I should have posted this days ago but better late than never as the 50th birthday Commando celebrations continue.
As can be seen by the two reprint issues editor Calum Laird and his team are casting their net much further back through the mists of time to present some of the earliest Commando comics to a new readership. And what better "window display" than covers by Jordi Penalva and Ken Barr?
Here's more detail about the latest issues:
Commando 4383 International Squadron
South Africans in Catalinas, French in Dewoitine fighters, British in Hurricanes…what a terrific bunch they were!
They fought among themselves, they scrapped with the Japs — and to crown it all they had a German saboteur and spy in their midst creating more havoc!
Introduction by Calum Laird, Commando Editor
This was one story I was sure remembered clearly from 1966 (which was otherwise a pretty unmemorable year). So it was with some relish that I opened the dusty copy from the Commando archives. There was Commando stalwart Gordon Livingstone’s artwork bringing to life a story of feuding nationalities almost too busy with their personal quarrels to fight the Japanese enemy. And the whole mixture stirred with a spy in the camp. Just as I recalled.
What I had forgotten, though, was Wally the monkey — the real hero of the story.
International Squadron originally Commando No 216 (June 1966), re-issued as No 887 (November 1974)
Art: Gordon Livingstone
Cover Art: Ken Barr
Commando 4384 DRESSED TO KILL…
It was quite a sight to see Bert Morris ride to war over the parched desert sands in a battered, bucking jeep…with hundreds of bloodthirsty Arabs thundering along on horseback behind.
Branded a coward by the Foreign Legion but labelled a hero by the British Army, Bert’s story of how he raised this rebel army is now told for the first time. And what a story!
Introduction by George Low, former Commando Editor
A great combination here from 1970 with an opening panel that sets the scene…“Dressed as an Arab, dressed as a British soldier, dressed as a French legionnaire…it didn’t matter what this guy wore, he was a fighting fury in any uniform!”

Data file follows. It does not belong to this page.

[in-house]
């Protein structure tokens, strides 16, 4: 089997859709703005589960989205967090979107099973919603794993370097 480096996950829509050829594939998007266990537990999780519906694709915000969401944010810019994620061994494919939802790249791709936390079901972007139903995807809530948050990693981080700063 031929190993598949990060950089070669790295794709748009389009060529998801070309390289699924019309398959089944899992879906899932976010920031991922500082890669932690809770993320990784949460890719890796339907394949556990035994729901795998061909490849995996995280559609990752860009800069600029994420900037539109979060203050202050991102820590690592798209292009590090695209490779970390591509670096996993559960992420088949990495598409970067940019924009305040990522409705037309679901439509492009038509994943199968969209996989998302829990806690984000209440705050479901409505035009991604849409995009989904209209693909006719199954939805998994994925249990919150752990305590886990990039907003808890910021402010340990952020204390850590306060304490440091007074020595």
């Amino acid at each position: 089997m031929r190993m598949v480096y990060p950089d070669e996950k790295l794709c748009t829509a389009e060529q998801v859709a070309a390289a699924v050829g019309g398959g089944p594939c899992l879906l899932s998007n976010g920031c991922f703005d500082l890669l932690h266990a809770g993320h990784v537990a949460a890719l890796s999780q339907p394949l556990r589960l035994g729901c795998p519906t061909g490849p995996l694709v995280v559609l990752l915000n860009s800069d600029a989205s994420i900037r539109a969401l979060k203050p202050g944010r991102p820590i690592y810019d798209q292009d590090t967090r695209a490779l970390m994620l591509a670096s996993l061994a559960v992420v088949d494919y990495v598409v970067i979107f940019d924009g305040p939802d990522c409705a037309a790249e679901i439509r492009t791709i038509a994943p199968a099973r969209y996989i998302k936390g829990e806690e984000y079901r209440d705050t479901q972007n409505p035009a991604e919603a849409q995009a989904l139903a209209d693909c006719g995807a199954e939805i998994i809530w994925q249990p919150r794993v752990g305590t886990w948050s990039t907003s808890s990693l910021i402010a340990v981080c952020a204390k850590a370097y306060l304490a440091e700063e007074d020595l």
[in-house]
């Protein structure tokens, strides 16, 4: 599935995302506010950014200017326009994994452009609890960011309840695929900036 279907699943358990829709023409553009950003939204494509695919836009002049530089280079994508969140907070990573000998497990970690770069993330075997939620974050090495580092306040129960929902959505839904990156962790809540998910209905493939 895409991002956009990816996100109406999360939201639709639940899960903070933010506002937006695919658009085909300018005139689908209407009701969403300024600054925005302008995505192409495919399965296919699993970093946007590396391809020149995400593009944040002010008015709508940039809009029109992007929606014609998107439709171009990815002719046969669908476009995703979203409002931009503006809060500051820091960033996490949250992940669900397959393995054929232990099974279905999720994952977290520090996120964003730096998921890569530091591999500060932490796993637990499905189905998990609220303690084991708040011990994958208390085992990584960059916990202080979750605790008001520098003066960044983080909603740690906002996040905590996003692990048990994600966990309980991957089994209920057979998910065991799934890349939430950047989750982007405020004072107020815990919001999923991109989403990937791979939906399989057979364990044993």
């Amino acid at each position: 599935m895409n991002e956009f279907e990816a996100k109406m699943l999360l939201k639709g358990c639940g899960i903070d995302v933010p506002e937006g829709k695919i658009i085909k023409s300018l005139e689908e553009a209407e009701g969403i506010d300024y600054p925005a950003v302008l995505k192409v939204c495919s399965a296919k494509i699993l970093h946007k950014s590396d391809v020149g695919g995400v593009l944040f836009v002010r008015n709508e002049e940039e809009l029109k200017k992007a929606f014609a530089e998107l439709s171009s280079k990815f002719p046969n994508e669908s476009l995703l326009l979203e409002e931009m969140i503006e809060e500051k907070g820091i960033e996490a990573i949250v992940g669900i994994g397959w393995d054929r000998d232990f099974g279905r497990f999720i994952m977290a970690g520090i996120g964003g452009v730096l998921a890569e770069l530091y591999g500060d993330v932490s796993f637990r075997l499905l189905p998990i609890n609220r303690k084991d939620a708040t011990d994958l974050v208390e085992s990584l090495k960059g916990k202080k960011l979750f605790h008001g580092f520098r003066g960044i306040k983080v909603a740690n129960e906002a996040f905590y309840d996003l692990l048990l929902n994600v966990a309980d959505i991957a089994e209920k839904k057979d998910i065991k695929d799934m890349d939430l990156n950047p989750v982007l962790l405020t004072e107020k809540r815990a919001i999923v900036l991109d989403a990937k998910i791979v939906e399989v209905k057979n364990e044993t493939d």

So it’s desert action galore with sparkling artwork by Ramon de la Fuente to bring the best out of Nick Allen’s script. And the wonderful cover by Penalva has won its place in Commando history as the heaviest illustration to date. The paint on the hut wall is authentically deep and rough, lovingly laid on with a trowel I suspect.
Dressed To Kill, originally Commando No 470 (April 1970), re-issued as No 1387 (February 1980)
Story: Nick Allen
Art: Ramon de la Fuente
Cover art: Penalva
First Published 1970 No 470
Commando No 4385 Deserter!
Abraham Brown’s older brother Robert went off to serve in the US Army in the American Civil War…and he didn’t come back. Abraham followed in his footsteps grimly determined to avenge his brother’s death.
But when he discovered that it hadn’t been enemy action that ended Robert’s life but a pack of outlaws he saw only one way to settle the score — and that meant deserting the flag he signed up to serve.
Story: Matt Badham
Cover Art: Macabich
Commando 4386 Fire And Water
John James came from a long line of Royal Navy men. Yet he chose to join the RAF as a pilot. It seemed, though, that his naval heritage didn’t want to let him go. When he ditched his Hurricane in the English Channel he thought it was a one-off incident.
How wrong he was!
Story: Mac Macdonald
Art: Keith Page
Cover Art: Keith Page
All images © DC Thomson 2011
Flyer for The Boys' Leader (1903)
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